Everyone has their own methods for brainstorming ideas but there are a few methods and techniques for brainstorming that are well worth exploring. One of the most effective methods is to establish a routine. As they say “inspiration tends to catch you while you’re working”. We cover this technique and more in the discussion.
Storytelling is a muscle and just like any other muscle it must be worked. Breaking down other films is one of the cheapest and easiest ways to work that storytelling muscle.
If you’re new to filmmaking and screenwriting, you should breakdown as many movies as you can. Every film is a text book. Even the “bad” ones.
If you’re learning how to write a script you may have asked yourself. “Do you really need Story Structure?” There seem to be two main arguments. One side screams: Screenplay structure leads to formulaic stories. Don’t waste time learning structure. While the other side screams: Poor screenplay structure leads to slack paceing and stories that lack focus. Let’s discuss the pros and Cons of using structure in your script.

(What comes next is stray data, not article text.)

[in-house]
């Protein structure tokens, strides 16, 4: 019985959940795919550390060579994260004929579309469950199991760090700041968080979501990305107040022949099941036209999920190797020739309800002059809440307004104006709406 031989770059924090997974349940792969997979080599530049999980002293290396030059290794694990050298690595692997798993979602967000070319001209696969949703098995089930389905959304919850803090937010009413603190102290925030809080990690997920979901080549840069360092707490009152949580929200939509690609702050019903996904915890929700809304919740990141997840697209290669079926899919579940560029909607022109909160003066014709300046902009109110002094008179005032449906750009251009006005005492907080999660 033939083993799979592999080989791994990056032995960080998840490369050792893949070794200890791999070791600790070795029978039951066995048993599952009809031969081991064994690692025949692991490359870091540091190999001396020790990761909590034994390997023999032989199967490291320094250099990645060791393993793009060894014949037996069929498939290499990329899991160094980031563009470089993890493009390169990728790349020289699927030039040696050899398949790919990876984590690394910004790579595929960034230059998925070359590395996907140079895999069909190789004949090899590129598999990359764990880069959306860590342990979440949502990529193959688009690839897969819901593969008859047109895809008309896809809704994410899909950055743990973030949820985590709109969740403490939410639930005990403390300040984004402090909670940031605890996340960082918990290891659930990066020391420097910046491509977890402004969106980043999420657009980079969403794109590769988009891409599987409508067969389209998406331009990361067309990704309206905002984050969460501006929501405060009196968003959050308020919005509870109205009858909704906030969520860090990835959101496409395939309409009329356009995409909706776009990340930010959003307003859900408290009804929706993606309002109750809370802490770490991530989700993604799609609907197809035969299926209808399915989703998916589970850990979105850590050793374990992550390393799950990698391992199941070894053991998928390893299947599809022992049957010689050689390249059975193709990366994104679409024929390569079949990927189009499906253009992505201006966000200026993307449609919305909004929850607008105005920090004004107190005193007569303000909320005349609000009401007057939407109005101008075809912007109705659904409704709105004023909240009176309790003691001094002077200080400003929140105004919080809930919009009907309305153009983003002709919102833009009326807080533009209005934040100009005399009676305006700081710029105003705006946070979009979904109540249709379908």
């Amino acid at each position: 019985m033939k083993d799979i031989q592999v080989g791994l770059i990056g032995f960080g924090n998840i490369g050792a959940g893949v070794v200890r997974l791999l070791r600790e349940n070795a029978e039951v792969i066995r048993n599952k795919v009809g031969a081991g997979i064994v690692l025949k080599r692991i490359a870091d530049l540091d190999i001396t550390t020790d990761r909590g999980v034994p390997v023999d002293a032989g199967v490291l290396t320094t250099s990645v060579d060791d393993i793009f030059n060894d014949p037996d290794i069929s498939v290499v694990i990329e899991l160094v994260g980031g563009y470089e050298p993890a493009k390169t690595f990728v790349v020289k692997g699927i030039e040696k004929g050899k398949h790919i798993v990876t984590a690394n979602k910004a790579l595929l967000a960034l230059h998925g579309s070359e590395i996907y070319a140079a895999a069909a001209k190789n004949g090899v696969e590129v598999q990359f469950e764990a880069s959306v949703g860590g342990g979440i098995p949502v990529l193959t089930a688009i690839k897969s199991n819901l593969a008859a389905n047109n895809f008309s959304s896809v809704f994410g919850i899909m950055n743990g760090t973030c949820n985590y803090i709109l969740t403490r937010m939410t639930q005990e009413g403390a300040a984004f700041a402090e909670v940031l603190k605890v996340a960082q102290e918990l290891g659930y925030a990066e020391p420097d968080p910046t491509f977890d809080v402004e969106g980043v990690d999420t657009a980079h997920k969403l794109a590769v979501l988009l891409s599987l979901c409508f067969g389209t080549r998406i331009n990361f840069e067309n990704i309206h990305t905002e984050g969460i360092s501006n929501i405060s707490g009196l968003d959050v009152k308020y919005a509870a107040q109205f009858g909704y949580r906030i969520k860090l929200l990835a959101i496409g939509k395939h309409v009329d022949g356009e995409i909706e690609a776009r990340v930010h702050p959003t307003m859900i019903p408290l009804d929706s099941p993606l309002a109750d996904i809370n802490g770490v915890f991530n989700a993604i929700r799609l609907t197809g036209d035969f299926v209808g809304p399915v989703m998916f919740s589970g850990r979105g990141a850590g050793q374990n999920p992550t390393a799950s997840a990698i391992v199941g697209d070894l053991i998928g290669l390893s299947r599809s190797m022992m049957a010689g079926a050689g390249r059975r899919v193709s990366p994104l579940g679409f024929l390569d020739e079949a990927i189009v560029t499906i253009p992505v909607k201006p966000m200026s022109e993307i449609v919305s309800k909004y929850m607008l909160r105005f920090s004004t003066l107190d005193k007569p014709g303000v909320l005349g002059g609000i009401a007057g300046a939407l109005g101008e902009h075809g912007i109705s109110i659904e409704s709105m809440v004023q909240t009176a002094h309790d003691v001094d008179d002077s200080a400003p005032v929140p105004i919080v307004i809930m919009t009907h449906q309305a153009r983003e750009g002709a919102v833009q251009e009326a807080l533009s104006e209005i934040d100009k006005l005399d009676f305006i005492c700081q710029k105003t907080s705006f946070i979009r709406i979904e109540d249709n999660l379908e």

Dealing with writer’s block can be a royal pain. We’ve all had a run in with the “Blank Page”. If you haven’t experienced it yet, you will if you keep writing long enough. It’s a natural condition. We discuss some screenwriting tips to overcome it.
Many people find the notion of a theme confusing and even abstract. Let’s start off with the generally accepted definition of what a theme is and work our way up from there. We discuss examples of themes,the difference between a theme and a subject, and ways to find a theme.
Themes can also be an extremely helpful tool in the writing process once you understand how to use them.
For filmmakers and Screenwriters. We discuss one of the most popular questions. What makes a good story? If you ask 20 different people this question you’ll get 20 different answers.
the reality is, just because you have an idea for a story doesn’t necessarily make it a story worth telling. There are certain time-tested ingredients that should be present in a story to make it engaging for an audience.